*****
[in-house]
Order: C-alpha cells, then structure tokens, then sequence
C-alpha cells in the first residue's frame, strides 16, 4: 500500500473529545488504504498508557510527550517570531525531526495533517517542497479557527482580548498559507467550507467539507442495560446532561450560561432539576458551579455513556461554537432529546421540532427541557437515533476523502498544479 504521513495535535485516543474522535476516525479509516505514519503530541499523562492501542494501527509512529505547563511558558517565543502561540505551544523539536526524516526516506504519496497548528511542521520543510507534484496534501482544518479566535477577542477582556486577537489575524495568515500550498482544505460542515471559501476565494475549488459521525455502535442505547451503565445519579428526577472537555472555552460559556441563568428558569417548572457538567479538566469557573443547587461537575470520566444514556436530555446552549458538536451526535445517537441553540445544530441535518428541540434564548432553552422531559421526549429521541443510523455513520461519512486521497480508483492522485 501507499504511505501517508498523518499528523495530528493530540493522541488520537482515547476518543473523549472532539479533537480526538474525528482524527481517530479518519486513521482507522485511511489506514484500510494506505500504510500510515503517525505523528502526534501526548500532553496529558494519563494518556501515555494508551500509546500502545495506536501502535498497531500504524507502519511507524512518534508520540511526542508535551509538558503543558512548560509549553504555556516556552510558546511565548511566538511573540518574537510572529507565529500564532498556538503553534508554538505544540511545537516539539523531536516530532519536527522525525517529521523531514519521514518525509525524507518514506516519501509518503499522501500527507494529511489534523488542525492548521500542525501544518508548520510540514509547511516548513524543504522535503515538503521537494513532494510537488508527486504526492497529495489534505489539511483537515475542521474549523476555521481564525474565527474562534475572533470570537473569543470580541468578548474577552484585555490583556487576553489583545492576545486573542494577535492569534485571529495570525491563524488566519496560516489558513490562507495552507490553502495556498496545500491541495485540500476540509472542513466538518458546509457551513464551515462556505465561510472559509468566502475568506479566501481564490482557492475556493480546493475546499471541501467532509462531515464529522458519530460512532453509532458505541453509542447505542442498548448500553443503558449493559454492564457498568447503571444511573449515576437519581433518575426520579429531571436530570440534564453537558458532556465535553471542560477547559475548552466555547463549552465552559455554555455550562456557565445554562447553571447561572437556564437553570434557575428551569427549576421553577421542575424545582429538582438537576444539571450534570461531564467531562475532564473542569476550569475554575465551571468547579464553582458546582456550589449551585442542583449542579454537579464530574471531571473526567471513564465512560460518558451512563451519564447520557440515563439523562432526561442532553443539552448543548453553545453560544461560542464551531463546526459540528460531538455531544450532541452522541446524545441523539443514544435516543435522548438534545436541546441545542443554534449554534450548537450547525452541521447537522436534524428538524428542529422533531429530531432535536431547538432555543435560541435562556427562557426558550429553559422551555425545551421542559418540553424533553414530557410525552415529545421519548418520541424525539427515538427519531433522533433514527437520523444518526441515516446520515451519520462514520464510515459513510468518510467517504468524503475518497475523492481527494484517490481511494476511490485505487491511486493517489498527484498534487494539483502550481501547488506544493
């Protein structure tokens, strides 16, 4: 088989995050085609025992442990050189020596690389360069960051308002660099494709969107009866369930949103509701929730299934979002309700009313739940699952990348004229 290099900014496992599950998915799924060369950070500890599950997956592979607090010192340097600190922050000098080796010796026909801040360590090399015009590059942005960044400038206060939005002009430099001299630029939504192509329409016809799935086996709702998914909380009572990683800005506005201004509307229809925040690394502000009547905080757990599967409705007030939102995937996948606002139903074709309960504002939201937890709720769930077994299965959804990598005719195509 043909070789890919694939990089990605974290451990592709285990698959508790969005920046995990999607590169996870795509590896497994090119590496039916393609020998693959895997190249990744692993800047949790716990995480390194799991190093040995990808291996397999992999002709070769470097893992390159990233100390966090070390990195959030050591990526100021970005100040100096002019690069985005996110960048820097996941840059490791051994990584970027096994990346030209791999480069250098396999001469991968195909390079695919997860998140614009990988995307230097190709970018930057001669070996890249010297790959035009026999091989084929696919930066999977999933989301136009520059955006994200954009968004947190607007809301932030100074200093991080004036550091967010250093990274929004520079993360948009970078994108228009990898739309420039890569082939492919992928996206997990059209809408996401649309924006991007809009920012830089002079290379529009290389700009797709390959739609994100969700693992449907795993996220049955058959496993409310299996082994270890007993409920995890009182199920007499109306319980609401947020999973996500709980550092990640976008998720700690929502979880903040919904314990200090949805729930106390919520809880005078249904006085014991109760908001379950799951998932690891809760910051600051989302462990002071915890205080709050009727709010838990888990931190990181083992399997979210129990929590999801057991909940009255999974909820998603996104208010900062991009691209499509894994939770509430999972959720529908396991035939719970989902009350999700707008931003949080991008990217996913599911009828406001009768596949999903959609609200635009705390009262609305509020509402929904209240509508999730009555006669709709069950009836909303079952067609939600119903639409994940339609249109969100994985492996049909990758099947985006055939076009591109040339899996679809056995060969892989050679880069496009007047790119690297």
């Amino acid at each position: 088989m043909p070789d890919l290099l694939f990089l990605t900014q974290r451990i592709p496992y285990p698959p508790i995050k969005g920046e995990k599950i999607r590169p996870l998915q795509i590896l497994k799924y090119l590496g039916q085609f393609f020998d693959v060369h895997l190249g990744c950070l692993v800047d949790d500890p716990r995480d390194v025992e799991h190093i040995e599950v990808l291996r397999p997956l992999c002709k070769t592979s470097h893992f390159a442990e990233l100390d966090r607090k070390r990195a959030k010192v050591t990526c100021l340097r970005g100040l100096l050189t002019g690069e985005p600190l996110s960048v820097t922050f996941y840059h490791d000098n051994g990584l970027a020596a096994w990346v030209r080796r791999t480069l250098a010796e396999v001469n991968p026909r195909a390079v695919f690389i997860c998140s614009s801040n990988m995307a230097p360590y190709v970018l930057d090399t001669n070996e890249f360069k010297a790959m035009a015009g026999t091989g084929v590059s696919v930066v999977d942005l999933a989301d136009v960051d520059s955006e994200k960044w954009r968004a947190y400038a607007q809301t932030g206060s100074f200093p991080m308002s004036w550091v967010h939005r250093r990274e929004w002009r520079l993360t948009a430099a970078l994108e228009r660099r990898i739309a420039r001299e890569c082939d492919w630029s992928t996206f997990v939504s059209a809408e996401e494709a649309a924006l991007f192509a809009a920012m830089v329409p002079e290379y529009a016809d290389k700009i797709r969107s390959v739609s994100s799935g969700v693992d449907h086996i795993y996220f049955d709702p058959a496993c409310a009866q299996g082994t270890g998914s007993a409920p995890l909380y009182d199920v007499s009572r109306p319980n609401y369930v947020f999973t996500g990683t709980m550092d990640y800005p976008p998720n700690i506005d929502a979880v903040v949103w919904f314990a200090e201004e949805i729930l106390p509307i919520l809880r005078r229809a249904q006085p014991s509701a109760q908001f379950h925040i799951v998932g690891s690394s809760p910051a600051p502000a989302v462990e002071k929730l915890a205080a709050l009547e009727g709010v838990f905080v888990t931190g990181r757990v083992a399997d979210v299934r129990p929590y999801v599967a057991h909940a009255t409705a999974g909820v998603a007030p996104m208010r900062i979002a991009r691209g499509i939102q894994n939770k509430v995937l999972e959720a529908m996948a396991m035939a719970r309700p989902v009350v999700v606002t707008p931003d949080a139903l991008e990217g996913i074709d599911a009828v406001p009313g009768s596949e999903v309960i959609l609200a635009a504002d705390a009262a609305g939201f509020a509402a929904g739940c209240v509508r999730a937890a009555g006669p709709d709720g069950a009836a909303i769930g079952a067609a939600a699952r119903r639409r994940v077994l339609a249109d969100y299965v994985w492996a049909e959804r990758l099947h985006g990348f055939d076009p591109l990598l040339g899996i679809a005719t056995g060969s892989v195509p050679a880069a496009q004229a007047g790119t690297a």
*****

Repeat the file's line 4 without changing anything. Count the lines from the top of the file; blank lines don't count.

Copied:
């Protein structure tokens, strides 16, 4: 088989995050085609025992442990050189020596690389360069960051308002660099494709969107009866369930949103509701929730299934979002309700009313739940699952990348004229 290099900014496992599950998915799924060369950070500890599950997956592979607090010192340097600190922050000098080796010796026909801040360590090399015009590059942005960044400038206060939005002009430099001299630029939504192509329409016809799935086996709702998914909380009572990683800005506005201004509307229809925040690394502000009547905080757990599967409705007030939102995937996948606002139903074709309960504002939201937890709720769930077994299965959804990598005719195509 043909070789890919694939990089990605974290451990592709285990698959508790969005920046995990999607590169996870795509590896497994090119590496039916393609020998693959895997190249990744692993800047949790716990995480390194799991190093040995990808291996397999992999002709070769470097893992390159990233100390966090070390990195959030050591990526100021970005100040100096002019690069985005996110960048820097996941840059490791051994990584970027096994990346030209791999480069250098396999001469991968195909390079695919997860998140614009990988995307230097190709970018930057001669070996890249010297790959035009026999091989084929696919930066999977999933989301136009520059955006994200954009968004947190607007809301932030100074200093991080004036550091967010250093990274929004520079993360948009970078994108228009990898739309420039890569082939492919992928996206997990059209809408996401649309924006991007809009920012830089002079290379529009290389700009797709390959739609994100969700693992449907795993996220049955058959496993409310299996082994270890007993409920995890009182199920007499109306319980609401947020999973996500709980550092990640976008998720700690929502979880903040919904314990200090949805729930106390919520809880005078249904006085014991109760908001379950799951998932690891809760910051600051989302462990002071915890205080709050009727709010838990888990931190990181083992399997979210129990929590999801057991909940009255999974909820998603996104208010900062991009691209499509894994939770509430999972959720529908396991035939719970989902009350999700707008931003949080991008990217996913599911009828406001009768596949999903959609609200635009705390009262609305509020509402929904209240509508999730009555006669709709069950009836909303079952067609939600119903639409994940339609249109969100994985492996049909990758099947985006055939076009591109040339899996679809056995060969892989050679880069496009007047790119690297």